City Hall buys bus passes
City Hall has purchased 20 passes to the new shuttle service between Park City, Heber and the Salt Lake Valley, saying that the local government is helping "address a thorny transportation problem."
City Hall employees may use the passes at no charge.
The service, offered by All Resort Group division Lewis Stages, recently was launched with widespread publicity. The shuttle provides early morning, evening and late-night service between the destinations.
The city made its purchase "in hopes of easing traffic congestion, especially during the busy winter ski season," according to a release from City Hall.
The release also notes that Park City Manager Tom Bakaly "emphasized the importance of the city leading by example in promoting alternative forms of transportation and influencing other businesses to jump on the employee shuttle bandwagon."
Lots of people in Park City are intrigued by the service as a means to reduce traffic. The passes are, potentially, perks for workers, who can choose between jobs in the hot local economy.
There are no public-transportation options between Park City, Heber and Salt Lake.
Traffic complaints have been frequent during the early part of the ski season and the shuttle service is seen as a method to reduce the number of commuters on roads like S.R. 224 and S.R. 248, the two wintertime entryways into Park City.
For more information about the service, contact Karrie at All Resort Group. Her phone number is 658-9714 and her e-mail address is firstname.lastname@example.org.
Traffic complaints continue
Park City has received another round of complaints about traffic when it polled Parkites about their satisfaction with the local government.
Although the results show that people are happy with City Hall, the government released a list of comments that it compiled from the responses. Some regard traffic, which has drawn lots of complaints in 2006.
A sampling of the comments, released by City Hall anonymously, includes:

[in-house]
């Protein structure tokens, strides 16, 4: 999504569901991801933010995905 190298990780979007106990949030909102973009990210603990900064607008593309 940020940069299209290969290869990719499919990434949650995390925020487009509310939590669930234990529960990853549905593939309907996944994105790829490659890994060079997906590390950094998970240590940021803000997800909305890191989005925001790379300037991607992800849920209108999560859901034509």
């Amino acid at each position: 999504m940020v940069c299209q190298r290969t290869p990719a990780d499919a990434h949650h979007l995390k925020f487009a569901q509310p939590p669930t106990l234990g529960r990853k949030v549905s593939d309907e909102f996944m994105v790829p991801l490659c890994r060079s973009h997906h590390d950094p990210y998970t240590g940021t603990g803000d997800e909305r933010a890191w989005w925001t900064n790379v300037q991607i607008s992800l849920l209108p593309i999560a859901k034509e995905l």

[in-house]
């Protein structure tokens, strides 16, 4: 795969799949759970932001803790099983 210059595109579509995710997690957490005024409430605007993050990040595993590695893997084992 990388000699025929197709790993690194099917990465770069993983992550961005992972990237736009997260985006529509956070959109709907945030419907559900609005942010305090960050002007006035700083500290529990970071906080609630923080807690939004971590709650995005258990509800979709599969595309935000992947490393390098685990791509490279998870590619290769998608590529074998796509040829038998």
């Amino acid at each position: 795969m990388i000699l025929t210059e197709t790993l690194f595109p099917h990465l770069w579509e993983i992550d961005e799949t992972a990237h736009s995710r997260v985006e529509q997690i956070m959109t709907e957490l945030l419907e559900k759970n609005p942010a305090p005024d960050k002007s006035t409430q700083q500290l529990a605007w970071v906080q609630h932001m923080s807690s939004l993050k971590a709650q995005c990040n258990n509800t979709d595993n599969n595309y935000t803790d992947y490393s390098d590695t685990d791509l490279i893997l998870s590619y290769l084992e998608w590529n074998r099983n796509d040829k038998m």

( "Comstock between Sidewinder & 248 is like a commercial freeway." The person suggests speed bumps, stop signs and signs identifying neighborhoods.
( "There are children and senior citizens living in this area who might seriously be hurt by the speeding vehicles that are present every day . . .," someone writes, targeting Thaynes Canyon.
( "Deer Valley Drive traffic from circle to Snow Park. Workers speed in the morning and going home; then, "dinner" folks speed coming from upper Deer Valley to dine on Main Street."
( "Comstock traffic! Petition circulated and 50+ residents are concerned about commercial vehicles and speed! (Why is this issue being ignored?)"
Parkites approached Mayor Dana Williams and the Park City Council during a series of meetings in 2006 asking for relief. Some have been frustrated with traffic in Prospector, including on Comstock Drive, a key street in the neighborhood.
The Park City Public Works Department says it will repair mailboxes damaged or destroyed by the city’s snowplow fleet if someone proves a snowplow is the cause.
According to a flier published by Public Works, people whose mailboxes have been "damaged by direct contact with a City snowplow or City sidewalk plow" should call the department, 615-5301.
The department says if it is proven a crew is responsible, repairs will be made after the snowplows finish clearing the streets.
Also, Public Works says people should clear the snow around their mailboxes to make sure letter carriers can make deliveries.
Mailboxes that are placed within the city’s right of way are done so at the owner’s risk, Public Works says.
"Each mailbox installation should be sufficiently solid to withstand snow-clearing efforts," the flier says.
The city receives occasional complaints of snowplows striking mailboxes.
The flier lists other snowplowing policies and provides a map showing what streets are priorities for the plows. Well-traveled streets are first.
It also notes that shoveling sidewalks is the responsibility of the homeowner or the business owner. City crews on a priority basis will clear sidewalks and stairs on Main Street, Park Avenue and Kearns Boulevard.
Public Works sent the flier to people with Park City addresses.
People should call 615-5301 for snow-removal information between 8 a.m. and 5 p.m. and call 615-5346 after 5 p.m. to leave a message.
Compiled by Jay Hamburger
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User Legend: Moderator Trusted User
Buses, trains and gondolas doesn’t have quite the same ring to it, but they make up the transit alternatives for the mountain transportation system the Central Wasatch Commission is trying to create, mostly in the Cottonwood canyons.